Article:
The Social Psychology of Education: Current Research and Theory
reviewed by Susan K. Boardman - 1989
Title: The Social Psychology of Education: Current Research and Theory
Author(s): Robert S. Feldman
Publisher: Cambridge University Press, Cambridge
ISBN: 0521396425, Pages: , Year: 1986
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As a social psychologist who has recently become involved in a comprehensive research program in a school district, I must confess to having a positive bias toward the book under review and to being yet another living example of the increasing interest of social psychologists in educational settings. This interest, as Feldman discusses, is reflected in the increasing percentage of articles appearing in educational journals dealing with topics directly related to those studied by social psychologists, a trend that can only be looked on with approval by those of us who are becoming more convinced of the importance of social-psychological issues to the study of education.
The purpose of the book is twofold: to examine the major areas of research within the social psychology of education, and to provide "as much practical, problem-solving advice for educational practitioners as possible" (p. 2). The book succeeds admirably in both endeavors. Divided into five parts, each with two to three chapters, the volume includes the following: The Individual in a Social and Educational Context, Teacher-Student Interaction, Cooperation and Conflict in the Classroom, The Social Aspects of Motivation, and Education, Culture, and Society. The book presents an excellent overview of some of the most important and interesting research currently being conducted in the field of education. For example, in an interesting chapter by Donelson Forsyth, attribution theory, a classically important area of research in social psychology, serves as a framework for understanding student reactions to success and failure in classroom testing situations. Not only does this chapter raise awareness of frequently ignored influences on student performance, but it also provides suggestions for educators to help their students develop productive attributions so as to facilitate future performance. A later chapter by Sandra Graham also incorporates attribution theory in a discussion of the relationships between teachers and student attributions of performance and their relationship to achievement motivation and race.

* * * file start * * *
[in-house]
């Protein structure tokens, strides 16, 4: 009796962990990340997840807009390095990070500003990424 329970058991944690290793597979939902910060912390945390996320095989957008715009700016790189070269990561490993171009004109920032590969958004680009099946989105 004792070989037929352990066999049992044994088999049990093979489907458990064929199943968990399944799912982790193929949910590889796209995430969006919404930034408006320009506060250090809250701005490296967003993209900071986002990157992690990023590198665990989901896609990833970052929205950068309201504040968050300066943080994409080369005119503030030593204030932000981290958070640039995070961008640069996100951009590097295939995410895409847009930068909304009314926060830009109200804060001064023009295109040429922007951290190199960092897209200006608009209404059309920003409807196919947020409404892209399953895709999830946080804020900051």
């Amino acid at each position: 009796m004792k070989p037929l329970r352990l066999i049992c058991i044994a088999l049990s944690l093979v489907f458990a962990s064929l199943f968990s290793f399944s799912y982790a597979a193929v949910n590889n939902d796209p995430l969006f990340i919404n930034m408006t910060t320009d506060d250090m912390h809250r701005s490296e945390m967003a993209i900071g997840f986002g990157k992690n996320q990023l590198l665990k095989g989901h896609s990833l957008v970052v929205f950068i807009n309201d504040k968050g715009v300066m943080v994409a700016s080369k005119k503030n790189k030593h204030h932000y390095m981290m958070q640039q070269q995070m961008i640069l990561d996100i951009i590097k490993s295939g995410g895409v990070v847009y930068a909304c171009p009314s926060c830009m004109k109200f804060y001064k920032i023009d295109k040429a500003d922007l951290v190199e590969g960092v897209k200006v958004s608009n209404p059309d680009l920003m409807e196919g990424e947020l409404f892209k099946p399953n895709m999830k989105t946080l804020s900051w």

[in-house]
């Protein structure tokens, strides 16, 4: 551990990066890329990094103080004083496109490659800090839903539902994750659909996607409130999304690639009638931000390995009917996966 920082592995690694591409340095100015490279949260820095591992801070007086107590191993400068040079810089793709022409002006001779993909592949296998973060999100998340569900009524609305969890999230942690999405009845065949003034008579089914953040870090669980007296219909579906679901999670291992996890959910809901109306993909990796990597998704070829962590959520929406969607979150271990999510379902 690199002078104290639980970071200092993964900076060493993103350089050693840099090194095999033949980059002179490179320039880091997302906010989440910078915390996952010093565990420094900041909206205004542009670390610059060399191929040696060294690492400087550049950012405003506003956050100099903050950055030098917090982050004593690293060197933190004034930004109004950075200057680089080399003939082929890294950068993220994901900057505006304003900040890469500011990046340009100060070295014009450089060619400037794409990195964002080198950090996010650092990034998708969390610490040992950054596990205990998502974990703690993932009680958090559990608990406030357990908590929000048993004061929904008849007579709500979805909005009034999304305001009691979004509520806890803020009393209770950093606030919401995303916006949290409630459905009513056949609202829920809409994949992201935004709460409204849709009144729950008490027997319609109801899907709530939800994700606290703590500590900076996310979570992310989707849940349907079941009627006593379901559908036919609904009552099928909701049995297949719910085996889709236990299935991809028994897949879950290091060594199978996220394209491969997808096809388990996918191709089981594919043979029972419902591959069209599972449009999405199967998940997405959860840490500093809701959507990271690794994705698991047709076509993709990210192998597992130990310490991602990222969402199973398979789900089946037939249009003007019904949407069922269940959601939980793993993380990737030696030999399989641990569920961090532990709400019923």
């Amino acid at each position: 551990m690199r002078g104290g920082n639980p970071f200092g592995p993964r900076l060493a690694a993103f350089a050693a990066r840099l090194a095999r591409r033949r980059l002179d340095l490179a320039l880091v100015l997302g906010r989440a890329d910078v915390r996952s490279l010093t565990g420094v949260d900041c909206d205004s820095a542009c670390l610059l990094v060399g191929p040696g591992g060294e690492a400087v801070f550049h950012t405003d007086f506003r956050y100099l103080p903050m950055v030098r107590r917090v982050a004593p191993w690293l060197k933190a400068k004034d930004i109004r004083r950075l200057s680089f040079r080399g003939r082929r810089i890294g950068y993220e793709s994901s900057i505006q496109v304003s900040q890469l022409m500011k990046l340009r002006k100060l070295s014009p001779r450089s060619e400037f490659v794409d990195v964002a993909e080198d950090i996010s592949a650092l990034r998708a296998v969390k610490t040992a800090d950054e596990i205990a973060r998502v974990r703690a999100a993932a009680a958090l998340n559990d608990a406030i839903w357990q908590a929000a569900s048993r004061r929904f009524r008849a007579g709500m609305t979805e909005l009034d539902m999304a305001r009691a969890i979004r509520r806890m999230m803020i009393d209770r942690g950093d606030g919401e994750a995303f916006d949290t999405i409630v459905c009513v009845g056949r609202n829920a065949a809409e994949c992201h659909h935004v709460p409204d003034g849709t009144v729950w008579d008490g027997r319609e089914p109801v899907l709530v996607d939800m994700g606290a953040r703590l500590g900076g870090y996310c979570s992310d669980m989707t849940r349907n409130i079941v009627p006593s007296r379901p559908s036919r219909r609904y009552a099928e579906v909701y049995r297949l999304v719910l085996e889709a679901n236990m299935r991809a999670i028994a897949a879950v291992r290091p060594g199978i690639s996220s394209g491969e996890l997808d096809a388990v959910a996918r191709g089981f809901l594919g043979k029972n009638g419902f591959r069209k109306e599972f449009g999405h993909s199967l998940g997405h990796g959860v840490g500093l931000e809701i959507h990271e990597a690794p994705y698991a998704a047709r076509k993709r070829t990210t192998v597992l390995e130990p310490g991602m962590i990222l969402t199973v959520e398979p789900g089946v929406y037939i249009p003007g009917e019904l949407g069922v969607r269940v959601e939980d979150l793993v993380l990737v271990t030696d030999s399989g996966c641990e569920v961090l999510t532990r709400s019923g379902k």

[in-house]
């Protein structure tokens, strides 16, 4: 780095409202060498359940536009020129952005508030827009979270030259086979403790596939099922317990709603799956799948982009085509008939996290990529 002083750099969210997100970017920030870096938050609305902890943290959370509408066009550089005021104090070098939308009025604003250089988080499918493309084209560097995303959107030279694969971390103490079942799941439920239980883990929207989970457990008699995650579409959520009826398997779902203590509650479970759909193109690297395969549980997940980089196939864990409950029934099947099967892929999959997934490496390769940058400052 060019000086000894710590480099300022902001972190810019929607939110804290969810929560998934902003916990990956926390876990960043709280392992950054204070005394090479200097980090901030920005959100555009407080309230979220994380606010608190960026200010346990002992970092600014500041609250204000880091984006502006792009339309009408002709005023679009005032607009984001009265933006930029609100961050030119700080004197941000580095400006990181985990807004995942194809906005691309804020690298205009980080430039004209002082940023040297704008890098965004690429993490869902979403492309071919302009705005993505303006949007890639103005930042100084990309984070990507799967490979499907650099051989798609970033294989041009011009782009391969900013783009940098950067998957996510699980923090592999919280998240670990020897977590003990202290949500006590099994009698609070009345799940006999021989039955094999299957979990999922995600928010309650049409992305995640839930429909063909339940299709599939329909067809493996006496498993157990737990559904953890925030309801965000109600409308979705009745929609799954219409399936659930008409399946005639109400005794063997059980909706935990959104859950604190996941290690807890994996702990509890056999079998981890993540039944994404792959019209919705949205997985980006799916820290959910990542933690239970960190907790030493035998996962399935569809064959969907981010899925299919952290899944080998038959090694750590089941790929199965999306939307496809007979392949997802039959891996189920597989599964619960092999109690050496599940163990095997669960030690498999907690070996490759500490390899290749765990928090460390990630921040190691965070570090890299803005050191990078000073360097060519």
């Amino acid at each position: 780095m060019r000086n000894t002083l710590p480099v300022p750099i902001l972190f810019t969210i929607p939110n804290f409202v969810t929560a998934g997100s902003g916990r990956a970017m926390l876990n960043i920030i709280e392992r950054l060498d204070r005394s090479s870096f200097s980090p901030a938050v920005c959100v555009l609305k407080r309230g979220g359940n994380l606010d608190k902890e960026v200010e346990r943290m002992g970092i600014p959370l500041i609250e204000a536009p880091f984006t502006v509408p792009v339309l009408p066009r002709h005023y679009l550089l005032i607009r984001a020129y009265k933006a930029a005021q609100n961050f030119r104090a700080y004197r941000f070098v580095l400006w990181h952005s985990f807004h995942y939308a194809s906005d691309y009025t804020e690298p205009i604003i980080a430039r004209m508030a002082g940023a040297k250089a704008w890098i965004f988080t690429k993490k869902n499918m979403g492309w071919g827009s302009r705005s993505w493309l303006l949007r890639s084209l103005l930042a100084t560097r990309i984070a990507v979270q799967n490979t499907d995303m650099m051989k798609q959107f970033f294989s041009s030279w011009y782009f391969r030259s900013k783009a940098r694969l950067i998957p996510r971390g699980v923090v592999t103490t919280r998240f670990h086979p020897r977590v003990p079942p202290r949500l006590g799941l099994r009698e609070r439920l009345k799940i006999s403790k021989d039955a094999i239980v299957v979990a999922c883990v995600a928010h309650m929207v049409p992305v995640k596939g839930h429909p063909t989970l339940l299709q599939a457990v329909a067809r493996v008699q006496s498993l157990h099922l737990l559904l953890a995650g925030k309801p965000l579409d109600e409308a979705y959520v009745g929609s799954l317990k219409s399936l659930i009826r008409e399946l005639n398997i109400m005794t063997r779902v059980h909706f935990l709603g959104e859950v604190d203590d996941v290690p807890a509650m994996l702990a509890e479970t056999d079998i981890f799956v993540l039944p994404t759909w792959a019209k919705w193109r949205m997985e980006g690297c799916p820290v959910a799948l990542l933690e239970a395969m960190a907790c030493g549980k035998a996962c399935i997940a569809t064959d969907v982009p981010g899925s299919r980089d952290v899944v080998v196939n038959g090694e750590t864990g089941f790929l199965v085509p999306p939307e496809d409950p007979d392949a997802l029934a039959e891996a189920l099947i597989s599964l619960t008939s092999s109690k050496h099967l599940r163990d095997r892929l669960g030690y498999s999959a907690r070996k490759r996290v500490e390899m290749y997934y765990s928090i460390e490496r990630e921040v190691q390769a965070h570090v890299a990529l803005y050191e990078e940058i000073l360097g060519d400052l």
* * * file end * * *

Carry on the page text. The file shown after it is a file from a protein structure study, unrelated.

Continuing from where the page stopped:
Other excellent work, reported by Monica Harris and Robert Rosenthal, involves a meta-analysis of various factors that mediate teacher expectancy effects. While the authors point out that additional research needs to be done on the systematic manipulation of these factors, the chapter addresses a critical issue in the field of education: How are teacher expectancies communicated to students, and what are their effects? The authors present a useful model for them conceptualization and mediation of teacher expectancy effects and, in an interesting discussion, review the potential importance of teacher behaviors to student attitudes and performance. This theme of the effect of teacher behavior on student performance is continued in a chapter by Robert Feldman and Ronald Saletsky in which the role of nonverbal communication in interracial educational settings is examined. The authors discuss the relationship between teacher racial attitudes and nonverbal behavior, stressing that prejudicial attitudes can be communicated in the classroom through facial expression and the like. As the social-psychological literature has generally shown nonverbal cues to have powerful effects on communication and subsequent behavior, the implications of these research findings are disturbing. In addition to addressing the significant issue of nonverbal communication in interracial interactions, the chapter also discusses the importance of raising educators' awareness of the potential effects their own attitudes and classroom behavior may have on their students.